Protein mimotopes or blocking peptides are small therapeutic peptides that prevent protein-protein interactions by selectively mimicking a native binding domain. Inexpensive technology facilitates straightforward design and production of blocking peptides in sufficient quantities to undertake preventive and therapeutic trials in both in vitro and in vivo experimental disease models. The kidney is an ideal peptide target since small molecules undergo rapid filtration and efficient bulk absorption by tubular epithelial cells. Compared to the blood stream, the half-life of peptides in the kidney is markedly prolonged, making blocking peptides an attractive tool for treating diverse renal diseases including ischemia, proteinuric states such as membranous glomerulonephritis (MGN) and focal and segmental glomerulosclerosis (FSGS) or renal cell carcinoma. Therapeutic peptides represent one of the fastest growing reagents classes for novel drug development in human disease partly due their ease of administration, high binding affinity and minimal off target effects. This review introduces the concepts of blocking peptide design, production, and administration and highlights the potential use of therapeutic peptides to prevent or treat specific renal diseases.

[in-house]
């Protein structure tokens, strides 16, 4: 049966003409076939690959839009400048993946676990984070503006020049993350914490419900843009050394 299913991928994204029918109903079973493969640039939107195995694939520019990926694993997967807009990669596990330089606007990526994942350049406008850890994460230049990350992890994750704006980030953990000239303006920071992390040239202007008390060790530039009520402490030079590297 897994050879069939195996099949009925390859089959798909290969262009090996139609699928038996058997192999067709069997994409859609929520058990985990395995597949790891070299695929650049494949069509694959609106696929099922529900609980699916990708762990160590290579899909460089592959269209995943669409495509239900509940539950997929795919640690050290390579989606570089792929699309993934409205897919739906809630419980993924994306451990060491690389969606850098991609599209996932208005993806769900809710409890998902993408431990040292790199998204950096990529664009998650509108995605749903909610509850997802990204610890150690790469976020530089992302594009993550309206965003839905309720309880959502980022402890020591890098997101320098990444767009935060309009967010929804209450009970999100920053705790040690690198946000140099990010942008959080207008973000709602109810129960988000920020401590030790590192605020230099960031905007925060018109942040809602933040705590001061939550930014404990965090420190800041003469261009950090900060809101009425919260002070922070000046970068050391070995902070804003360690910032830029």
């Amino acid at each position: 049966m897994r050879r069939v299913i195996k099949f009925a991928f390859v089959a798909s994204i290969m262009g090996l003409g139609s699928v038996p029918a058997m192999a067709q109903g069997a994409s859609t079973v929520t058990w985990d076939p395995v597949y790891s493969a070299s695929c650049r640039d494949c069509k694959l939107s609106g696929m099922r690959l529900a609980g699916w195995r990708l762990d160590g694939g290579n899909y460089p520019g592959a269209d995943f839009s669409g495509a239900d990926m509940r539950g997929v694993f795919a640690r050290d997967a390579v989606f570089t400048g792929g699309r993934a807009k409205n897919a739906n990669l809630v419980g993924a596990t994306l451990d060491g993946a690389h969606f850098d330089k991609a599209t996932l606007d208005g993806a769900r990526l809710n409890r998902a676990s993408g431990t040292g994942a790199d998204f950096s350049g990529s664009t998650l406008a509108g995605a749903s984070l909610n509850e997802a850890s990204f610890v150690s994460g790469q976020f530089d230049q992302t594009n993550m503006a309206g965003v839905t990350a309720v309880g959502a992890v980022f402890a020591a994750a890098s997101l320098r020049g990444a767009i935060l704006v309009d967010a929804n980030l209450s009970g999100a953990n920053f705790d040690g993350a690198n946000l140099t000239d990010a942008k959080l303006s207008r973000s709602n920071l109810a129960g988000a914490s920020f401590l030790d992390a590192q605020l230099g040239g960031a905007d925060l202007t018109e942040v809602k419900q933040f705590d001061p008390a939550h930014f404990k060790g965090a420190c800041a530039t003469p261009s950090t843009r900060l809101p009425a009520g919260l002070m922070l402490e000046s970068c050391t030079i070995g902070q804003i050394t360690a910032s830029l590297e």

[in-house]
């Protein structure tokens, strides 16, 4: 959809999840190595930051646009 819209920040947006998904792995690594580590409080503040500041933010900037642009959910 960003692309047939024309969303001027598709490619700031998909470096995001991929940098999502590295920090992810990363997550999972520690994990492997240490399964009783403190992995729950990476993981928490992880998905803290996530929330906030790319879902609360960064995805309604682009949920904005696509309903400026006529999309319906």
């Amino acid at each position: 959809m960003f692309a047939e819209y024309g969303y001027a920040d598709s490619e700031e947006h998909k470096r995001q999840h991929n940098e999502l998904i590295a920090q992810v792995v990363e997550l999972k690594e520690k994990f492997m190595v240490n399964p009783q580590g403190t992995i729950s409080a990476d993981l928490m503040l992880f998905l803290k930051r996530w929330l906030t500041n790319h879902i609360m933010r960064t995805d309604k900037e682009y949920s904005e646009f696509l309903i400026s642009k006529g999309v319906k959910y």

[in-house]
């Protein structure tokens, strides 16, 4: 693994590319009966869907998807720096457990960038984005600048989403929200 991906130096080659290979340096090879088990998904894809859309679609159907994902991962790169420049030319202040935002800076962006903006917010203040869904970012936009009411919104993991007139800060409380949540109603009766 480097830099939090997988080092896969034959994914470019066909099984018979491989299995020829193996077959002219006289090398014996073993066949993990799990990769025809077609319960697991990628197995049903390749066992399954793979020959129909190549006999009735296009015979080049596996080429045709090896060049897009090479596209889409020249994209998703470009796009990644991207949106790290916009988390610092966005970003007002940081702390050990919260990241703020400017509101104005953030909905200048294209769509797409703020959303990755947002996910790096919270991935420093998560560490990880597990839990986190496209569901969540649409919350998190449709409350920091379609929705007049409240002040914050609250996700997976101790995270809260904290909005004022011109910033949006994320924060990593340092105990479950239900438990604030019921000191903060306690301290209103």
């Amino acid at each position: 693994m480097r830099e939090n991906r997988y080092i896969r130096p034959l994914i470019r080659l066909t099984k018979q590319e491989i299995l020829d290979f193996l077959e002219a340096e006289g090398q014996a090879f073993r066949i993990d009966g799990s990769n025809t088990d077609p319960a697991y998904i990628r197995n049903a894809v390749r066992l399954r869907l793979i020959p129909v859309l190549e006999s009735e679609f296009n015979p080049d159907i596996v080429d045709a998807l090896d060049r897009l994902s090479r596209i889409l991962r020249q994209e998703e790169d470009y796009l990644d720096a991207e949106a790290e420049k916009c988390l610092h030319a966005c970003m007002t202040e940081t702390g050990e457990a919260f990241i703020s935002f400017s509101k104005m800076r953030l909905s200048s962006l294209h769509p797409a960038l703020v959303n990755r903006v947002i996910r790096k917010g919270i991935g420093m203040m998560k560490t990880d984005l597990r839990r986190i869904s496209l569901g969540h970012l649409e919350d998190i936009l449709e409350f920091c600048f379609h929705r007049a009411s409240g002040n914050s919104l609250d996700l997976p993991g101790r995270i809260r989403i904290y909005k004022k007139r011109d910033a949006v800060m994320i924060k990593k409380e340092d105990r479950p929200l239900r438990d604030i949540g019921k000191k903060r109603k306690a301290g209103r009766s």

- Acute kidney injury (AKI)
- Phosholipase A2 Receptor
- Copyright © 2015, American Journal of Physiology-Renal Physiology